Thank you, Prasanna. Quite correctly, we joined the NGFS in 2019 as South Africa, and they are doing a lot of research. As part of their research, they have published three occasional papers: a vision paper, then an interim report, and most recently a final report. So, biodiversity is a major factor in just keeping the earth habitable for all of us. When we go back to what the NGFS has done in this space, in June of 2021, to be exact, they published a vision document which sets out a link between biodiversity loss and the macroeconomic and the financial systems. So, policy efforts have been increasing in order to slow down the global loss of biodiversity that we are seeing across our planet. Some central banks and then our financial sector supervisors, have started to recognize the potential of biodiversity loss as a threat to their core mandates and also to monetary and financial stability. Biodiversity could pose a risk to the financial system and there are complex feedback loops that we see, including transition and physical risk into the real economy. So, the economy is embedded in the biosphere. For example, all of us, and companies are no exception, need fresh air and clean water. So, we need to protect our biodiverse environment in order to sustain our fresh air and clean water supplies. The financial system can both contribute to and be a detrimental factor in the depletion of biodiversity, or we can promote conservation through sustainable use. An interim report was then published in October of 2021 and then the final report was published in March 2022. Maybe what I should do is summarize the final report for our listeners.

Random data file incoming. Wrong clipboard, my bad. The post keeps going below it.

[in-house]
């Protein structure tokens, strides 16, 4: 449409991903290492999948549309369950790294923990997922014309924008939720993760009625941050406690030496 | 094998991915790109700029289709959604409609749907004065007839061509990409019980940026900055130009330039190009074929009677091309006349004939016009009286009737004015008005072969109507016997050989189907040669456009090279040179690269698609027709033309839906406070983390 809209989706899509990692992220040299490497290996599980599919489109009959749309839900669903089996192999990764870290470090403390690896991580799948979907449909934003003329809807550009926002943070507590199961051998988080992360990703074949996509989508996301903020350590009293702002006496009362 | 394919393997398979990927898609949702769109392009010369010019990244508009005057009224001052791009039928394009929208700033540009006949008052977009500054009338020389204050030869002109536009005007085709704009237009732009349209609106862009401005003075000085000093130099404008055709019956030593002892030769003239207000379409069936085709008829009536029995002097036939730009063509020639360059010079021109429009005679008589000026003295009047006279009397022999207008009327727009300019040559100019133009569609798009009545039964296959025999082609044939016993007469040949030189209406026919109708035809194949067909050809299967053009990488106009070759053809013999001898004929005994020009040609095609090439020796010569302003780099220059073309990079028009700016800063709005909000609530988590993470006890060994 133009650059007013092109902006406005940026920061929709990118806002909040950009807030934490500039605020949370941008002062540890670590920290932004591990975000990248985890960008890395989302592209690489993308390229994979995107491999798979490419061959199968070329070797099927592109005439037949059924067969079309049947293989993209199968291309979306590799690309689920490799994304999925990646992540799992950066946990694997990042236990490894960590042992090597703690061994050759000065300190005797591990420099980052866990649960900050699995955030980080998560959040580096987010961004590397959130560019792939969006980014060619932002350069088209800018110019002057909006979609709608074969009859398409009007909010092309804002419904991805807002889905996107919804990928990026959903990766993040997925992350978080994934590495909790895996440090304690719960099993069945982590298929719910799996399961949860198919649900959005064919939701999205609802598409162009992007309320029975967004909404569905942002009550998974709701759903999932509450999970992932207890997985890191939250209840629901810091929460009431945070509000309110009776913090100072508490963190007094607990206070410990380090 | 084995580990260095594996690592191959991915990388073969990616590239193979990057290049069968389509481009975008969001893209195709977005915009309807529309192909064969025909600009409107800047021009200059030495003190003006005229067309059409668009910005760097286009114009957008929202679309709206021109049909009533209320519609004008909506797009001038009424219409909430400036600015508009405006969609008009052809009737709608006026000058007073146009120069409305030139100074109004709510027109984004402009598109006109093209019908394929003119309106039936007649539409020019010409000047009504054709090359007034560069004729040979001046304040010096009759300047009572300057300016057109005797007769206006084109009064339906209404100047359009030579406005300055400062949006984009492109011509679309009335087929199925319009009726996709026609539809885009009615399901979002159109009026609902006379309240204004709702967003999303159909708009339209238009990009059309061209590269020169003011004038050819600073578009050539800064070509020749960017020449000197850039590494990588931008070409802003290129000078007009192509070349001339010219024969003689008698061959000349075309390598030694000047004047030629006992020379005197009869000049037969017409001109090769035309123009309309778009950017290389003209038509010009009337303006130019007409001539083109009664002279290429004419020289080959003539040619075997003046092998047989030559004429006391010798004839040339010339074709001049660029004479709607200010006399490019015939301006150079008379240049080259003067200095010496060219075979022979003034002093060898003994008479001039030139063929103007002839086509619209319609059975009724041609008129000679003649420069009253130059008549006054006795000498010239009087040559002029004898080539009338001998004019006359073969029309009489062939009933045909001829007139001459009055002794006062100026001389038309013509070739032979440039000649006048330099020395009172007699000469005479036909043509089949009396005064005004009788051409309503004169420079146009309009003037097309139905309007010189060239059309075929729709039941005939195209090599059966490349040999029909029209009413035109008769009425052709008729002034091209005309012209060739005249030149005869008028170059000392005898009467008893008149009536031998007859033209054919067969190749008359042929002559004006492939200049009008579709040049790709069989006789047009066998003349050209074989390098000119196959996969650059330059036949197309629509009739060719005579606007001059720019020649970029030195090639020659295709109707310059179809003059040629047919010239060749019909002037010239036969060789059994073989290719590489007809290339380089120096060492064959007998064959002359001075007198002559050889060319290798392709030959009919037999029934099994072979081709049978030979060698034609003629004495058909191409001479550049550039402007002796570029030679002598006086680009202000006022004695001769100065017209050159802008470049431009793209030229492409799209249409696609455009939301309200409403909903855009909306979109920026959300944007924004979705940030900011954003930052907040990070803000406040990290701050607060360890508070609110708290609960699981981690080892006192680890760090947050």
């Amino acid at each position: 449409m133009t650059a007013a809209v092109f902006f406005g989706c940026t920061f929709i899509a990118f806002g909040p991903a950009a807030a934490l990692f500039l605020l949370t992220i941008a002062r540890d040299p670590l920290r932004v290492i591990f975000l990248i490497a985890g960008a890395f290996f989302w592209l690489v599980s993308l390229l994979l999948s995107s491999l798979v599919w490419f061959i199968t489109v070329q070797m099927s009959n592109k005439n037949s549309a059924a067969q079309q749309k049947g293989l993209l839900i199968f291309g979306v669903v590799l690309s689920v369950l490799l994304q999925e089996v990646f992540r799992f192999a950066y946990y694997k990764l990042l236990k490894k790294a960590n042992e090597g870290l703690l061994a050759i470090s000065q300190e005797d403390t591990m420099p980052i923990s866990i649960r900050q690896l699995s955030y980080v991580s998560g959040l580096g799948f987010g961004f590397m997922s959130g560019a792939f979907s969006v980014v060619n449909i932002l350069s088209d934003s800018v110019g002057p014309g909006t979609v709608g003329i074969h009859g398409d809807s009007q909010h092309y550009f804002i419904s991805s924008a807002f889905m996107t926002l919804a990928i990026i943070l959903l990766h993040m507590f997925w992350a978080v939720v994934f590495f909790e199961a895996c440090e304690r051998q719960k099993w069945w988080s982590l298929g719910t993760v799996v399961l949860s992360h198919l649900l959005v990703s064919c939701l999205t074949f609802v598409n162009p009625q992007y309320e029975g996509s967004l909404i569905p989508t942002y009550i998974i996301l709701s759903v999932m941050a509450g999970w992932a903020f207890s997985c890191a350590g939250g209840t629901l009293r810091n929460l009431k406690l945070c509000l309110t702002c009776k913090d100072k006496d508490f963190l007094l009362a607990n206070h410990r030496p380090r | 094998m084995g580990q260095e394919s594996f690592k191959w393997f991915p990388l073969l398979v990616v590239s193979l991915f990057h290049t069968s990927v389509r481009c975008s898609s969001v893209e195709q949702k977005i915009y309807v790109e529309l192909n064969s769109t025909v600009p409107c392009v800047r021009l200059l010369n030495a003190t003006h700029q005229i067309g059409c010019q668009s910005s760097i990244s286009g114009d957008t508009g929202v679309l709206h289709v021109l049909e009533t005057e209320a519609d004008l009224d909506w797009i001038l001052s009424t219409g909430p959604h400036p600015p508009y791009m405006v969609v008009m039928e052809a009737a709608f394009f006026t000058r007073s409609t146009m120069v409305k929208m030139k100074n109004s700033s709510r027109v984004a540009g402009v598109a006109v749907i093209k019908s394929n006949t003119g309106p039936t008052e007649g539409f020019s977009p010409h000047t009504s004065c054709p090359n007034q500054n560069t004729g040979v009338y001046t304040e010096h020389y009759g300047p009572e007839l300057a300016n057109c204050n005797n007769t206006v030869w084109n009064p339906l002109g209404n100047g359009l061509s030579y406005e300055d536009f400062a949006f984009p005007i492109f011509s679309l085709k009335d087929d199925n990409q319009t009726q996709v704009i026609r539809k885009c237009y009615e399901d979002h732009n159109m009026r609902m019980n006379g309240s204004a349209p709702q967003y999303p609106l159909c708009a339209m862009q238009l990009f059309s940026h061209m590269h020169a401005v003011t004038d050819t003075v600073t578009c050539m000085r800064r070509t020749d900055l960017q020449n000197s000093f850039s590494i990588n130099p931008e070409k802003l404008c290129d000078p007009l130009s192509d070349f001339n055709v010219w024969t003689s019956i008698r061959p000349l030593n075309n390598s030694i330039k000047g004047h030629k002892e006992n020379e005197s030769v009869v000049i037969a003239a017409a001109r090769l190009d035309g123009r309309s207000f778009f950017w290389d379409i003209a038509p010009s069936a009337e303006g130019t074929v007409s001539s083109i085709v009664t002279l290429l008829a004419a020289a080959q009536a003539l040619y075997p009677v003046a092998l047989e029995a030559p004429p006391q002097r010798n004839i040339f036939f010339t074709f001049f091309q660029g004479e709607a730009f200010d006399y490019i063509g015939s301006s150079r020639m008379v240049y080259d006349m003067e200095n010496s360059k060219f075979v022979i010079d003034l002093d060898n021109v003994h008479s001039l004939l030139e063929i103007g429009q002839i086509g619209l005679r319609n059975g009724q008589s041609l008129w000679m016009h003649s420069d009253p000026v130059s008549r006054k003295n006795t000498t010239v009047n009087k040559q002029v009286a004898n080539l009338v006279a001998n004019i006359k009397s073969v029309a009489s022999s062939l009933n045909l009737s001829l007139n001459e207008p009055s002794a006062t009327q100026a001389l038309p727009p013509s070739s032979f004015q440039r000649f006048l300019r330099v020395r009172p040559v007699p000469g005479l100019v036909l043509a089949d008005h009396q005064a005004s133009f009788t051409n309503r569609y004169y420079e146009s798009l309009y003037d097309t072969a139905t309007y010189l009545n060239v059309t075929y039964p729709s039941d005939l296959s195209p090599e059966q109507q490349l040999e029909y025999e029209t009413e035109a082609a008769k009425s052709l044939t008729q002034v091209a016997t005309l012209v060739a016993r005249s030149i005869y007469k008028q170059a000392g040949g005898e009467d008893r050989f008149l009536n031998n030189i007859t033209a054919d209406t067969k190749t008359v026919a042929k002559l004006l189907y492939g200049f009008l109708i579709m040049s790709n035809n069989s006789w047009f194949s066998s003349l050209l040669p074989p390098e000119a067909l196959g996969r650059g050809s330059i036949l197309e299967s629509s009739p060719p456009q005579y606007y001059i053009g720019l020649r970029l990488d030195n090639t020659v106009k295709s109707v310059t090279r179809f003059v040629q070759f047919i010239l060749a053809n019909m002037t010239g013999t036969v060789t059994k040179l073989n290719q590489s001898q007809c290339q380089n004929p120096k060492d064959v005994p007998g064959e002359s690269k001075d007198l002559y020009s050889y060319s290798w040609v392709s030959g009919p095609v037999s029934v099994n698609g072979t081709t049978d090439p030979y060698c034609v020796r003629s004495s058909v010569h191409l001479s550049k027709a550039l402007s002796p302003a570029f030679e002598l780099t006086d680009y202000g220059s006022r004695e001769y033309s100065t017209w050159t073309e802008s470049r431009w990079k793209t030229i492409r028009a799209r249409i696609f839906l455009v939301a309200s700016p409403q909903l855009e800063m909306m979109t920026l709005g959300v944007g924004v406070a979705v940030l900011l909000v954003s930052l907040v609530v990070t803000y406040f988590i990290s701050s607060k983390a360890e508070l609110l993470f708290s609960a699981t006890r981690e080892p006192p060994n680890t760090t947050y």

In this final report, there's an analysis of the different approaches to the design of nature-related scenarios. They go further and they identify gaps in the knowledge that we have on biodiversity in the financial sector. They also propose a research agenda, and then they identify short-term or more immediate policy options that regulators, governments, and central banks can take. They make specific recommendations for actions to be taken by central banks and then they also support investments that are likely to have a positive impact on the preservation of nature. So, if I can go into a bit more detail, there are various contributors to biodiversity and climate change more specifically. Climate change is more often a result of an increase in greenhouse gas emissions than anything else. Investment in conservation efforts to reduce biodiversity loss could very well have a positive impact on climate change. For example, protecting a forest, which would then result in less greenhouse gas. There are uncertainties regarding the extent and the severity of biodiversity loss. There is sufficient evidence that it is a systemic concern and not isolated.